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Responsible Research

A Systems Approach to Protecting Research Participants

; Editors: Daniel D Federman, Kathi E Hanna, and Laura Lyman Rodriguez.

Washington (DC): National Academies Press (US); .
ISBN-10: 0-309-08488-1

The protection of individuals who volunteer to participate in research is essential to the ethical conduct of human research. In response to mounting concerns about the well-being of research participants and the ability of current approaches to ensure their protection, the Department of Health and Human Services commissioned the Institute of Medicine to perform a comprehensive assessment of the national system for providing research participant protection. The resulting analysis emphasizes the responsibilities and functions of human research participant protection programs (HRPPPs), providing substantive descriptions of the activities intrinsic to a robust protection program. In its work, the committee suggests a systems approach to providing protection, offers several broad recommendations for reform, and proposes practical suggestions to improve the oversight of human research at the institutional level.

In the committee's framework, the HRPPP is a system composed of interdependent elements that come together to implement policies and practices that ensure appropriate protection of research participants. The exact structure of an HRPPP will vary among research organizations and protocols according to the protection needs intrinsic to a particular study. Despite this flexibility, however, there are basic protection functions necessary to ensure the safety of participants and it is essential that all be met. These functions include: comprehensive review of protocols (including scientific, financial conflict of interest, and ethical reviews); ethically sound participant-investigator interactions; on-going and risk-appropriate safety monitoring; and quality improvement and compliance activities. Furthermore, to be effective, HRPPPs should operate within environments that emphasize accountability for the provision of participant protection, assure adequate resources for robust protection activities, provide ethics education programs to those conducting and those overseeing research with humans, and seek open communication and interaction with all stakeholders in the research enterprise.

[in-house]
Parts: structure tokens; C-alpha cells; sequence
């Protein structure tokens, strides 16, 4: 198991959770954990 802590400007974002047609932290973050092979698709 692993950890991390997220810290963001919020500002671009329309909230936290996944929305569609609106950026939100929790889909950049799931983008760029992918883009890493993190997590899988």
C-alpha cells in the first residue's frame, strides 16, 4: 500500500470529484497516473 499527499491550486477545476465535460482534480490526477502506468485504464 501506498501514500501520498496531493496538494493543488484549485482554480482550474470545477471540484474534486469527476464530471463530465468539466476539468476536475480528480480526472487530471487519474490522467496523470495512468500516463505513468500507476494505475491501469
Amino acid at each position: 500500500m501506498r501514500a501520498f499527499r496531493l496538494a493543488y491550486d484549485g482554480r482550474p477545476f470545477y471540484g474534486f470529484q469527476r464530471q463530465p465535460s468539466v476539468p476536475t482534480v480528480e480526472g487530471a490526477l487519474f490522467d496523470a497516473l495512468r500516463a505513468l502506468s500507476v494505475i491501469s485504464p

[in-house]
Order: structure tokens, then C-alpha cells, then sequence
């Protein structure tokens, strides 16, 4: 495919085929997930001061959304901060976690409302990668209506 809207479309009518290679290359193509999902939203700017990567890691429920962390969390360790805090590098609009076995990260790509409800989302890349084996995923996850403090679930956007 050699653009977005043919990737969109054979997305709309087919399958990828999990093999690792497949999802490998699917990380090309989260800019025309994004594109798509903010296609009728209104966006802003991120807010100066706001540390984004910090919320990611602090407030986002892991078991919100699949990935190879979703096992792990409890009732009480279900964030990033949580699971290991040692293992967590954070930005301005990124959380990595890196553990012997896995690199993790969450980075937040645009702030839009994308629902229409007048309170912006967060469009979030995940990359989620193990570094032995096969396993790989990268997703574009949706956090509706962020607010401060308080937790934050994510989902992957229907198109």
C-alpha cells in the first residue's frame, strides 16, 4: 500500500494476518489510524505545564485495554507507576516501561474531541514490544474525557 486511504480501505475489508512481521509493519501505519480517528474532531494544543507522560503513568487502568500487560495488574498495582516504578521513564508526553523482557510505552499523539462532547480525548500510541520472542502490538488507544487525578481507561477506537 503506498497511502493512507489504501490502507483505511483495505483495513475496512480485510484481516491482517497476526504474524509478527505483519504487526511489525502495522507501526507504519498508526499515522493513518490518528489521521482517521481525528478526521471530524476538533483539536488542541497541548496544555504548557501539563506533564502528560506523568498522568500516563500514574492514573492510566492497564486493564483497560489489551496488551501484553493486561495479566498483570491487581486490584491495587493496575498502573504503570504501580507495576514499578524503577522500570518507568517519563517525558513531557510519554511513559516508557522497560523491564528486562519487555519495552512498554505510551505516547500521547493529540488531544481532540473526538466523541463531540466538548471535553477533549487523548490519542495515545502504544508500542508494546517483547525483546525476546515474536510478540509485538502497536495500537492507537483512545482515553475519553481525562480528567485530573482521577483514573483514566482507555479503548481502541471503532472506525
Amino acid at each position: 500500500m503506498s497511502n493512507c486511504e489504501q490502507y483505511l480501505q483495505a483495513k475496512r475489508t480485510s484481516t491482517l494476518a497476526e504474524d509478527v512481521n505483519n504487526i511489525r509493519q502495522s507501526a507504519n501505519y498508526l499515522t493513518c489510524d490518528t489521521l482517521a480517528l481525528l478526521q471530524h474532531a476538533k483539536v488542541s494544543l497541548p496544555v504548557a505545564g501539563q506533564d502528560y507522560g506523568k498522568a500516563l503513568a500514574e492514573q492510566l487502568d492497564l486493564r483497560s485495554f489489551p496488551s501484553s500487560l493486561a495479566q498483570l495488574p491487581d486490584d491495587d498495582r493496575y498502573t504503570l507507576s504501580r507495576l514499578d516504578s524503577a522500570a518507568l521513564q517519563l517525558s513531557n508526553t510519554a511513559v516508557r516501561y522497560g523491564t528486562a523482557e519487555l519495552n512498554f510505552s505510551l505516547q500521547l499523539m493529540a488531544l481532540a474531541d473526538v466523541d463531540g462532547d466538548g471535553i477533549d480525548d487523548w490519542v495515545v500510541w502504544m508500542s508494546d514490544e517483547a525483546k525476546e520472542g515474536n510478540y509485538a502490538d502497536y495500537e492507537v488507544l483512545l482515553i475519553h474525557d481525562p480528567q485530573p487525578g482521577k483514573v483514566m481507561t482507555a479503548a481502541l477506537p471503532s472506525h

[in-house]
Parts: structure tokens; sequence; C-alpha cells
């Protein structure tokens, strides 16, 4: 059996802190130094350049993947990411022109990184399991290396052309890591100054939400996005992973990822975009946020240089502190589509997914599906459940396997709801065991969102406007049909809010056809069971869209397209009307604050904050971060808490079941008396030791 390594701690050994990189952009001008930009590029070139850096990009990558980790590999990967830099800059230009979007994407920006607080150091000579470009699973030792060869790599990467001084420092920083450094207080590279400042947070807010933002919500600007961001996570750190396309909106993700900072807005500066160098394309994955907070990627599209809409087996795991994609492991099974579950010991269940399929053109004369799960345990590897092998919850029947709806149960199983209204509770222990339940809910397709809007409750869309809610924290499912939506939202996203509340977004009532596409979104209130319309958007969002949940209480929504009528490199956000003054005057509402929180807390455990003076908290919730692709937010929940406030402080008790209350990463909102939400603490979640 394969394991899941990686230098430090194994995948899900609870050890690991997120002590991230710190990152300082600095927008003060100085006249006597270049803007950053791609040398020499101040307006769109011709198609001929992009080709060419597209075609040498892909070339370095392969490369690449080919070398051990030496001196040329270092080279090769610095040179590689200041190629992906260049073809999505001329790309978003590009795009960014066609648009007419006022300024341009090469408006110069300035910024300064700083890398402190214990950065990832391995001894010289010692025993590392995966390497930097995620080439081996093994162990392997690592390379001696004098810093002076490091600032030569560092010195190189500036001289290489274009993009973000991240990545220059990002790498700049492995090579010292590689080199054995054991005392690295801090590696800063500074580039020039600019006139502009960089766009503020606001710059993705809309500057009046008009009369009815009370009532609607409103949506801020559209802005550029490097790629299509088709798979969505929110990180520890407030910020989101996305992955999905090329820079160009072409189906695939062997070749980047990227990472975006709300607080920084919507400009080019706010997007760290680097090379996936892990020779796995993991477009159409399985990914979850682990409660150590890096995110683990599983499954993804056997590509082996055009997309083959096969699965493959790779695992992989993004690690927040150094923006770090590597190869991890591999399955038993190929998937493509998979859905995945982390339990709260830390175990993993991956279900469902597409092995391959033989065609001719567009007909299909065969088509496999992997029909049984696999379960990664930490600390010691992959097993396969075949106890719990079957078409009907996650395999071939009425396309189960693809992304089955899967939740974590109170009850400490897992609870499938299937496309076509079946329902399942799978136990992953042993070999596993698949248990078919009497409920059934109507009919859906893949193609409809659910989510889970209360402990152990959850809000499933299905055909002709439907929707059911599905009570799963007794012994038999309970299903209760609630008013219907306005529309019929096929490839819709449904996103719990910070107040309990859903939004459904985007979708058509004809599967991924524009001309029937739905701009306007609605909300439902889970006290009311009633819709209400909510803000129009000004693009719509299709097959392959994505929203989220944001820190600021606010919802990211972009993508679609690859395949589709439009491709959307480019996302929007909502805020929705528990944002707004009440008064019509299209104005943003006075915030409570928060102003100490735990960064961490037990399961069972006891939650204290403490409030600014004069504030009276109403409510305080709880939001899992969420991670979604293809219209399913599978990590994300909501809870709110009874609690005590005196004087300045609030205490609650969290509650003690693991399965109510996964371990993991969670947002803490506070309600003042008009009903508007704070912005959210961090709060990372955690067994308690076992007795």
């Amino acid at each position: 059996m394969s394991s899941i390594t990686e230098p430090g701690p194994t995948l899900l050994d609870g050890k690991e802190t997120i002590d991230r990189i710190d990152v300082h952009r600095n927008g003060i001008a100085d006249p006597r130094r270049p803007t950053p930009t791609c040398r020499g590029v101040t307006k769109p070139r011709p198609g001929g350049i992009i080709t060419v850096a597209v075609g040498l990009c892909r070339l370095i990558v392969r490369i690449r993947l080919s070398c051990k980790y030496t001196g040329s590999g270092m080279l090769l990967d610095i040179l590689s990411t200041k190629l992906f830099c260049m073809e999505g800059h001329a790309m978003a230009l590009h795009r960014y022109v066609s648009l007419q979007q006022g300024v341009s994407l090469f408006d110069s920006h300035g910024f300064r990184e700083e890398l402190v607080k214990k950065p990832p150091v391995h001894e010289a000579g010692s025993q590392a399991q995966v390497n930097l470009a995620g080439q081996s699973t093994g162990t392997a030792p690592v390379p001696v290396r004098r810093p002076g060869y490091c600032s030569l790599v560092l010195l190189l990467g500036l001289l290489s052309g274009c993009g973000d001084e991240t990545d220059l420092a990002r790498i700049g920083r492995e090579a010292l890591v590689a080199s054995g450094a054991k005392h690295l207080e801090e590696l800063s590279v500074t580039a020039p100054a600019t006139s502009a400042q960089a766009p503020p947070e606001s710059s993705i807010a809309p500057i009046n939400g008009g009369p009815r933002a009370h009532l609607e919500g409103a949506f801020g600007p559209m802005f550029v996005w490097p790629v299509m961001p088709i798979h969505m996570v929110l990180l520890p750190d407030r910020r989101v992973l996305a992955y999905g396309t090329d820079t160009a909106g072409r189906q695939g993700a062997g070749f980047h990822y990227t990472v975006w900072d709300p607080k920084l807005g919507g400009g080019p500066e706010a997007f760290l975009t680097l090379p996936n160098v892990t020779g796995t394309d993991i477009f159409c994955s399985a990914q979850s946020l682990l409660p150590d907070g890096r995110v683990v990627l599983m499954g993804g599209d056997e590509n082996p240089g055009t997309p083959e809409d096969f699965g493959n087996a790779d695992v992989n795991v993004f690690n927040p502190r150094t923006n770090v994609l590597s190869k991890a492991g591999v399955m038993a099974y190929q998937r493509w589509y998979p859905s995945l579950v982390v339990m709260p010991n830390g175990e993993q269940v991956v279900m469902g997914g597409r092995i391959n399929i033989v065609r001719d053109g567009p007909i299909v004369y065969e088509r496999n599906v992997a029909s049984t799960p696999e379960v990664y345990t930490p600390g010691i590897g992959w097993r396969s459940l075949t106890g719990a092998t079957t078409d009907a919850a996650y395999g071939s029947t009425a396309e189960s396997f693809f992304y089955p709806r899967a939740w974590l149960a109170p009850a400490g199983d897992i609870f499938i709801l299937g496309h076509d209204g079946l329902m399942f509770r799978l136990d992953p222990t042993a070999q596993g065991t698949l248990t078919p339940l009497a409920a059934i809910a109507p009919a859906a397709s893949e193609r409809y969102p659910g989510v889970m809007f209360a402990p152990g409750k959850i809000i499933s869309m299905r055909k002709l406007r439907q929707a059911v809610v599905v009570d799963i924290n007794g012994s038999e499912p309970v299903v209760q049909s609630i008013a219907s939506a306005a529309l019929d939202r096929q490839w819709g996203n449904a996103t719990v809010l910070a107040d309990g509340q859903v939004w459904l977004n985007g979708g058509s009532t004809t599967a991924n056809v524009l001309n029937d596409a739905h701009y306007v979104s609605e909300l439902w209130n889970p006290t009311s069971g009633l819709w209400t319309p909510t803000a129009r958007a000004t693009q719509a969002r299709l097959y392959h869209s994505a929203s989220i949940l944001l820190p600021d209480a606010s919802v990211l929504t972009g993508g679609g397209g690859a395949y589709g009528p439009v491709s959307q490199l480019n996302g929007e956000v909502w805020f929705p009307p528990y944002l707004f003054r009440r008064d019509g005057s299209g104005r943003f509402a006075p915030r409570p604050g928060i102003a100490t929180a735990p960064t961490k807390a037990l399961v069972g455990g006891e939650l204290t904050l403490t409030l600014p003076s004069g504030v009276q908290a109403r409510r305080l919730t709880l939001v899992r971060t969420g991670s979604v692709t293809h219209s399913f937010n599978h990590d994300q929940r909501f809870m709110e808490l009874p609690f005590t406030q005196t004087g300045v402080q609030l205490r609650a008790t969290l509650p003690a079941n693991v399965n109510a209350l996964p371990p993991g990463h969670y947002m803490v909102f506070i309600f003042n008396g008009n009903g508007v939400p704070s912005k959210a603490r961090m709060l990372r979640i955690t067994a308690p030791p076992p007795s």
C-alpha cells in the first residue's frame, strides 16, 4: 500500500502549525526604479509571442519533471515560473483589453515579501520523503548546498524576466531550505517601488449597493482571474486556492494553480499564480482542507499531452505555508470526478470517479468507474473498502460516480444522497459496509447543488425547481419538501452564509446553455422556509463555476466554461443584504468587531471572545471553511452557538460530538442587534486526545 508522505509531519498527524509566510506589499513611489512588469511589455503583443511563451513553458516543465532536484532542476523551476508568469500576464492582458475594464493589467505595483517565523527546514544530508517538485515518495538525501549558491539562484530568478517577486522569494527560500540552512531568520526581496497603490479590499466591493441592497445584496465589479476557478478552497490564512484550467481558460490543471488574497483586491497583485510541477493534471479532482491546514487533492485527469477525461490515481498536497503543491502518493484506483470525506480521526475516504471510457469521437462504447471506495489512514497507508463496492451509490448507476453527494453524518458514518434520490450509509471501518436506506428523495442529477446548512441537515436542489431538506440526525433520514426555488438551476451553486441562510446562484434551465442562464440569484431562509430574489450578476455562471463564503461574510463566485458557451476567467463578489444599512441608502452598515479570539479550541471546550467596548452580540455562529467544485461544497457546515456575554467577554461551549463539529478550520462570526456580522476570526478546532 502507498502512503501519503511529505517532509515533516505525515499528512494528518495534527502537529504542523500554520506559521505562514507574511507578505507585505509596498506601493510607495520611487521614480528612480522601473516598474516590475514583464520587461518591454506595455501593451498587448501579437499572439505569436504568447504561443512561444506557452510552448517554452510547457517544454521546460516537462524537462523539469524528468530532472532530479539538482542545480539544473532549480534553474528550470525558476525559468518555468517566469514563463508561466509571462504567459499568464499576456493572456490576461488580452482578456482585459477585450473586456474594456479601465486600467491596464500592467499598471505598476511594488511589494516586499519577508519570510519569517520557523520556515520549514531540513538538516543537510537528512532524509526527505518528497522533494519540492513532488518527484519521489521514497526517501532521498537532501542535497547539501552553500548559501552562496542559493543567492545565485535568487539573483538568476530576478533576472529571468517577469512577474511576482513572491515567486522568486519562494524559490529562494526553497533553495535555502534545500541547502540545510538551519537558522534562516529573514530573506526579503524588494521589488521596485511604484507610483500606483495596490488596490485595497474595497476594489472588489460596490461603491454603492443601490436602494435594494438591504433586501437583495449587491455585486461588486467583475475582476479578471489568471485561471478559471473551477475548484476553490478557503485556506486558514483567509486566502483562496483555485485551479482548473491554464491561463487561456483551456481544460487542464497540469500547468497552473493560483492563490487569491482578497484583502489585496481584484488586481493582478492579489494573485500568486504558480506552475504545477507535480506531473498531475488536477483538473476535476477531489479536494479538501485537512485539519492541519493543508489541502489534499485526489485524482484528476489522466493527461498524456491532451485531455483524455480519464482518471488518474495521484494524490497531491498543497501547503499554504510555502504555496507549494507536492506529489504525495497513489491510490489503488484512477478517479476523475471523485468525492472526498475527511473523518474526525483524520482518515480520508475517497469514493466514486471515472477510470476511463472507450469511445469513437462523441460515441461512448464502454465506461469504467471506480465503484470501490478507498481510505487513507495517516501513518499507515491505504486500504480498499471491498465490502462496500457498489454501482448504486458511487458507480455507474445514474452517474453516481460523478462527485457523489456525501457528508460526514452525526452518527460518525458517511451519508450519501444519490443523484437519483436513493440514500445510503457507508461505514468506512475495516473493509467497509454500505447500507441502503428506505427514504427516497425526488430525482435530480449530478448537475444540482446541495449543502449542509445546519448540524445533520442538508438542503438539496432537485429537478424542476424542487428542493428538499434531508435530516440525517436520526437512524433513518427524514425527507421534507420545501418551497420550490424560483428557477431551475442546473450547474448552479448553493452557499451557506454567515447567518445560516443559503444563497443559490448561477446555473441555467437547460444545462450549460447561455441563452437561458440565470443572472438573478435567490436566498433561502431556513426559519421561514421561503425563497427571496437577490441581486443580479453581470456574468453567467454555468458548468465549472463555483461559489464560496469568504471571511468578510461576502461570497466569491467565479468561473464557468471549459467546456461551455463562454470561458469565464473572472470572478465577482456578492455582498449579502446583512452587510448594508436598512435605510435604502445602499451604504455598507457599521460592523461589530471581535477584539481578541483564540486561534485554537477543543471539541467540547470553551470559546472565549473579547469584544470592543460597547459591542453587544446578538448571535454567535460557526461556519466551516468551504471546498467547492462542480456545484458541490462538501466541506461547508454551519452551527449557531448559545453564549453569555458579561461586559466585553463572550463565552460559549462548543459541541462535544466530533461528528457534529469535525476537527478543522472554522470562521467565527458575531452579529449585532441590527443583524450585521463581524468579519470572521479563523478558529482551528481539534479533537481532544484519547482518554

A series of recommendations focuses on improving ethics review of protocols, reforming the informed consent process, improving access to information by participants and those responsible for review and monitoring of protocols, enhancing safety monitoring, compensating those who are harmed as a result of their participation in research, and developing a standard of quality improvement in HRPPPs.

Recommendations focused at the national level include: extending federal requirements for protection to include every research project involving human participants, regardless of funding source or research setting; collecting, assessing, and disseminating data about the overall system; and establishing an independent, nonpartisan advisory body that includes the perspectives of participants, scientists, ethicists, and research administrators to ensure that the national protection system receives objective and ongoing assessment.

Contents

Support for this project was provided by N01-OD-4-2139, Task Order No. 80, received support from the evaluation of set-aside Section 513, Public Health Service Act.

The views presented in this report are those of the Institute of Medicine Committee on Assessing the System for Protecting Human Research Participants and are not necessarily those of the funding agencies.

NOTICE: The project that is the subject of this report was approved by the Governing Board of the National Research Council, whose members are drawn from the councils of the National Academy of Sciences, the National Academy of Engineering, and the Institute of Medicine. The members of the committee responsible for the report were chosen for their special competences and with regard for appropriate balance.

Copyright © 2003, National Academy of Sciences.
Bookshelf ID: NBK43563PMID: 20669487DOI: 10.17226/10508

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